While she didn’t get the $1 million top prize, Davenport-Powell said she made contacts and got worldwide exposure.

Six years later, she’s developing more ideas, including an e-book for Niya, set to launch next month.

Niya visits toy fairs and casting calls, in hopes of starring in her own animated series.

And, she’s currently on the “get on the shelf” website where, beginning March 7, people can cast their votes for toys they would like to see carried by Walmart.

The link for Niya is http://www.getontheshelf.com/product/1544/The-Niya-Doll.

Debbie Behan Garrett, who lives in Dallas, has collected black dolls for more than 20 years and wrote “Black Dolls: A Comprehensive Guide to Celebrating, Collecting and Experience the Passion.”

She’s also written two other books on black dolls.

“Along with educational attributes, Niya teaches diversity,” Behan Garrett wrote in an email to the paper. “Formerly a baby doll, Niya has evolved into a young girl and can capture interest from young girls and teens whose doll interest has not yet faded.”

Niya’s new pals have been a good step, Behan Garrett said.

“The addition of friends representing other cultures/countries is also appealing to people,” Behan Garrett wrote.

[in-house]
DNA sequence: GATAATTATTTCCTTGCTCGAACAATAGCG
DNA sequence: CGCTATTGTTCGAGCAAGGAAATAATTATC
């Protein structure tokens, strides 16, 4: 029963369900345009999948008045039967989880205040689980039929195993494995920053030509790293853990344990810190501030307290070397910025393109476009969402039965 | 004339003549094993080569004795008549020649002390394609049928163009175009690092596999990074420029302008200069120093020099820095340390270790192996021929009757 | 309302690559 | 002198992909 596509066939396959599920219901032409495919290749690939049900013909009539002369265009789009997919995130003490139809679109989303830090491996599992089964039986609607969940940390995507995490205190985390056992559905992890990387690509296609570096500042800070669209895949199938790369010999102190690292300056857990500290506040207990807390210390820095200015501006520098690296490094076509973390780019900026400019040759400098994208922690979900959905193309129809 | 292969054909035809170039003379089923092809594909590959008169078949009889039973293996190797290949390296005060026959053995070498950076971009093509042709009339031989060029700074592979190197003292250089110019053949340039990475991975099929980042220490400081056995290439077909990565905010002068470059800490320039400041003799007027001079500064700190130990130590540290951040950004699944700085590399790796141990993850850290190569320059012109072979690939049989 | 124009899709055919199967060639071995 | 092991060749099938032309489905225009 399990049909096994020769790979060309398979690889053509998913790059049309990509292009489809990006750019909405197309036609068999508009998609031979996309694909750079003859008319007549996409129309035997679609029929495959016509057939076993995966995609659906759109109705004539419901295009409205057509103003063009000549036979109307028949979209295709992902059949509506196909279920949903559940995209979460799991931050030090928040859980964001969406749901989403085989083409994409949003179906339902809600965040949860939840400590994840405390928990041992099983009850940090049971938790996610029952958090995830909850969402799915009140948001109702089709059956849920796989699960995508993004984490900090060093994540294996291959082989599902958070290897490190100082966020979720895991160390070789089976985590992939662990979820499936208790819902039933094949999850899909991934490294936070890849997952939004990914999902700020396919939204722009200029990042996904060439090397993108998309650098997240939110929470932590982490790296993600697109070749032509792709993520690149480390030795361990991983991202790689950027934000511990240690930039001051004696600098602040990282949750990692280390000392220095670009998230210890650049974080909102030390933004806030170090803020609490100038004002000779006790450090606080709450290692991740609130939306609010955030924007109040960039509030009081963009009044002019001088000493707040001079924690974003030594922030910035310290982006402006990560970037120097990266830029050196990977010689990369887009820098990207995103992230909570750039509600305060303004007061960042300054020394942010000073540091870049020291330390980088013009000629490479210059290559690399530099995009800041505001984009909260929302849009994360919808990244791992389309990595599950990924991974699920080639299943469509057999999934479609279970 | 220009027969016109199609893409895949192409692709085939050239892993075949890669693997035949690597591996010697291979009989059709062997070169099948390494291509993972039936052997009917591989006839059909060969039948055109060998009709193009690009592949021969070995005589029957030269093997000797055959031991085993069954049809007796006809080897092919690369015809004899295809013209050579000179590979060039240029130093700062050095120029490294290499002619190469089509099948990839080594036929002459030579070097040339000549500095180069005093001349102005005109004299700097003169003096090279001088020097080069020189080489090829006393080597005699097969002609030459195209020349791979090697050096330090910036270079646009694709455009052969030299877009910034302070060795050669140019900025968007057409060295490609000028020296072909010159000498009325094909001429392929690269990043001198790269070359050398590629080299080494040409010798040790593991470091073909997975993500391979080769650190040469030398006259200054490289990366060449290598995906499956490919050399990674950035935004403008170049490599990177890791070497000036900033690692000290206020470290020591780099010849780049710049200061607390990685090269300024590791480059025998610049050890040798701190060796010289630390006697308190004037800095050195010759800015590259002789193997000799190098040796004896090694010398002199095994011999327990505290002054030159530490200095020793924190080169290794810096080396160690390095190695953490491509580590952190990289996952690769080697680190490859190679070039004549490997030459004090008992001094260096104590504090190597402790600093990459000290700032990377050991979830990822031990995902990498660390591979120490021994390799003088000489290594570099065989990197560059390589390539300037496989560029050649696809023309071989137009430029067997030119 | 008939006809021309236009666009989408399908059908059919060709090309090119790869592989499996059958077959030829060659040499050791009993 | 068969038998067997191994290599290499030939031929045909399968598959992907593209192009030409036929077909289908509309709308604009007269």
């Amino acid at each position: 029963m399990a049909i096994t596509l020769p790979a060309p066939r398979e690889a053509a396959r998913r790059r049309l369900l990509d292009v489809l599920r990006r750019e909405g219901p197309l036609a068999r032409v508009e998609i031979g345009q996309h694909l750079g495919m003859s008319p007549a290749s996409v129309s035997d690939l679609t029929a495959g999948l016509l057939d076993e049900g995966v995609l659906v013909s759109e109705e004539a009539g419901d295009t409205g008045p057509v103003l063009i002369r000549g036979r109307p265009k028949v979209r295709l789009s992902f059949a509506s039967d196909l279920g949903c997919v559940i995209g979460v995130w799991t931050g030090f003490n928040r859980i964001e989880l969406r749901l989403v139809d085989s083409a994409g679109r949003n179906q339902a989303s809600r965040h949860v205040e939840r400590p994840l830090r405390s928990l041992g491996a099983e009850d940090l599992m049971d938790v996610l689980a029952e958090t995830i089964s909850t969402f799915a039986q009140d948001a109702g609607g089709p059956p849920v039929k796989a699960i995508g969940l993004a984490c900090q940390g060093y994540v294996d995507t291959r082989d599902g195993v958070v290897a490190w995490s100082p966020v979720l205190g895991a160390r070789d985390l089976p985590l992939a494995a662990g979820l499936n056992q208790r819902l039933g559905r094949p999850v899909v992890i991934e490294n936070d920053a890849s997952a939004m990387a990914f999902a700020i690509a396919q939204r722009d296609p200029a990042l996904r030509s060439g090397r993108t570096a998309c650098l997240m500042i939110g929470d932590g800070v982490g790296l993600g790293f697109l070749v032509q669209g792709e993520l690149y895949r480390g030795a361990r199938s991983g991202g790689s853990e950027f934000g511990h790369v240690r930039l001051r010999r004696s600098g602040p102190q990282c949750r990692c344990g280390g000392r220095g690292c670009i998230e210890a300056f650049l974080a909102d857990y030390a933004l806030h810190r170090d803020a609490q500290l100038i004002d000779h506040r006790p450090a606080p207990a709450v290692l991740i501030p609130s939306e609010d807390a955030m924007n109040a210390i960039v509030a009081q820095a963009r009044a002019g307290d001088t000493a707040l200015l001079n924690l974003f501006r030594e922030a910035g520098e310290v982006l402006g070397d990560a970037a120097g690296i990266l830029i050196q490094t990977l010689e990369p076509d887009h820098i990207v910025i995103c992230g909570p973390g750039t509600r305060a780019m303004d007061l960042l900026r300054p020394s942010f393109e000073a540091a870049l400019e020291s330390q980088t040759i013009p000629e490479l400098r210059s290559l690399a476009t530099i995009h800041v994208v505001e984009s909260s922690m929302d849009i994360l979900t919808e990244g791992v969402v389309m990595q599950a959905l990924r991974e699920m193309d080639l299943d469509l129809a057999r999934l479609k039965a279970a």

She believes there is a need for ethnic dolls, writing that her hope is for more artists and manufacturers to realize the need.

“Not just any black dolls will do,” Behan Garrett wrote. “Dolls as adequate representations of black people are, and always will be, in demand for culturally conscious collectors and parents who want their children to see themselves in a positive light through their playing things.

“When made as positive reflections of the people they represent, black dolls do and will sell. The only black dolls that do not sell are those that are not true representations of black people, those that are not competitively priced and those that are not made.”

Davenport-Powell said she can’t give up on her dream.

“My mind is creating a mile a minute,” she said.

Niya Cotton, Davenport-Powell’s daughter, is now a mother herself to a 6-year-old son.

On the 20th anniversary of the Niya doll, she wrote about her “double life” on her blog, In it, she shares that by day, she went to school, dance classes and choir rehearsals. At night, she shrunk several feet, spoke three languages and became a best friend to thousands of girls across the country.